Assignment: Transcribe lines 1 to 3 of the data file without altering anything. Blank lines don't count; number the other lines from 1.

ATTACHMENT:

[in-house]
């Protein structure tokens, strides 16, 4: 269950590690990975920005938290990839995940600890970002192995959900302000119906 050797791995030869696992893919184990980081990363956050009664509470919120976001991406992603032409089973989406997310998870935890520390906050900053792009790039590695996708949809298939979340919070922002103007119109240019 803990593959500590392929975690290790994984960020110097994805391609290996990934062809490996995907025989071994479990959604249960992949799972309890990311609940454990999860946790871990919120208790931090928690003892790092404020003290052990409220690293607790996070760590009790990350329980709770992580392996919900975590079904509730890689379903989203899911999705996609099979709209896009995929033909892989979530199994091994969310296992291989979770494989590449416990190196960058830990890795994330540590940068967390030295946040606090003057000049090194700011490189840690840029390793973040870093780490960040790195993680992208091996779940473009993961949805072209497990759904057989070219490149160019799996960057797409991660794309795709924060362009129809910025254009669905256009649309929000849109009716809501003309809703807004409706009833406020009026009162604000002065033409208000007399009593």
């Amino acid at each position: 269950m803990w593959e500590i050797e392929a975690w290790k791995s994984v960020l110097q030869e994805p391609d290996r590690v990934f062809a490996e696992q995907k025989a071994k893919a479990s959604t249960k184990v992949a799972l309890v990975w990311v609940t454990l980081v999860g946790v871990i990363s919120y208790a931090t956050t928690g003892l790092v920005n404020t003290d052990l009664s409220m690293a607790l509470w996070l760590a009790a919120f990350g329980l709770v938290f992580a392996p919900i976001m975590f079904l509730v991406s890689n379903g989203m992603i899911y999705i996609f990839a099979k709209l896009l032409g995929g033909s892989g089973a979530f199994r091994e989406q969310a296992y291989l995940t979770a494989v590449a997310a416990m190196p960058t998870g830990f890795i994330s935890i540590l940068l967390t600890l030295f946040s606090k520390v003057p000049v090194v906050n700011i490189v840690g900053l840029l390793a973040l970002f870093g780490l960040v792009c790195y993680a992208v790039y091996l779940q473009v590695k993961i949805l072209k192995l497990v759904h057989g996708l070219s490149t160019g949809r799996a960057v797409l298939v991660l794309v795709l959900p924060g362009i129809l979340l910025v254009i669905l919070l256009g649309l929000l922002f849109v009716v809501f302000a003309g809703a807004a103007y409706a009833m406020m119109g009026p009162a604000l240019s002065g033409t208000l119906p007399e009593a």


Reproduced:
[in-house]
């Protein structure tokens, strides 16, 4: 269950590690990975920005938290990839995940600890970002192995959900302000119906 050797791995030869696992893919184990980081990363956050009664509470919120976001991406992603032409089973989406997310998870935890520390906050900053792009790039590695996708949809298939979340919070922002103007119109240019 803990593959500590392929975690290790994984960020110097994805391609290996990934062809490996995907025989071994479990959604249960992949799972309890990311609940454990999860946790871990919120208790931090928690003892790092404020003290052990409220690293607790996070760590009790990350329980709770992580392996919900975590079904509730890689379903989203899911999705996609099979709209896009995929033909892989979530199994091994969310296992291989979770494989590449416990190196960058830990890795994330540590940068967390030295946040606090003057000049090194700011490189840690840029390793973040870093780490960040790195993680992208091996779940473009993961949805072209497990759904057989070219490149160019799996960057797409991660794309795709924060362009129809910025254009669905256009649309929000849109009716809501003309809703807004409706009833406020009026009162604000002065033409208000007399009593």
């Amino acid at each position: 269950m803990w593959e500590i050797e392929a975690w290790k791995s994984v960020l110097q030869e994805p391609d290996r590690v990934f062809a490996e696992q995907k025989a071994k893919a479990s959604t249960k184990v992949a799972l309890v990975w990311v609940t454990l980081v999860g946790v871990i990363s919120y208790a931090t956050t928690g003892l790092v920005n404020t003290d052990l009664s409220m690293a607790l509470w996070l760590a009790a919120f990350g329980l709770v938290f992580a392996p919900i976001m975590f079904l509730v991406s890689n379903g989203m992603i899911y999705i996609f990839a099979k709209l896009l032409g995929g033909s892989g089973a979530f199994r091994e989406q969310a296992y291989l995940t979770a494989v590449a997310a416990m190196p960058t998870g830990f890795i994330s935890i540590l940068l967390t600890l030295f946040s606090k520390v003057p000049v090194v906050n700011i490189v840690g900053l840029l390793a973040l970002f870093g780490l960040v792009c790195y993680a992208v790039y091996l779940q473009v590695k993961i949805l072209k192995l497990v759904h057989g996708l070219s490149t160019g949809r799996a960057v797409l298939v991660l794309v795709l959900p924060g362009i129809l979340l910025v254009i669905l919070l256009g649309l929000l922002f849109v009716v809501f302000a003309g809703a807004a103007y409706a009833m406020m119109g009026p009162a604000l240019s002065g033409t208000l119906p007399e009593a």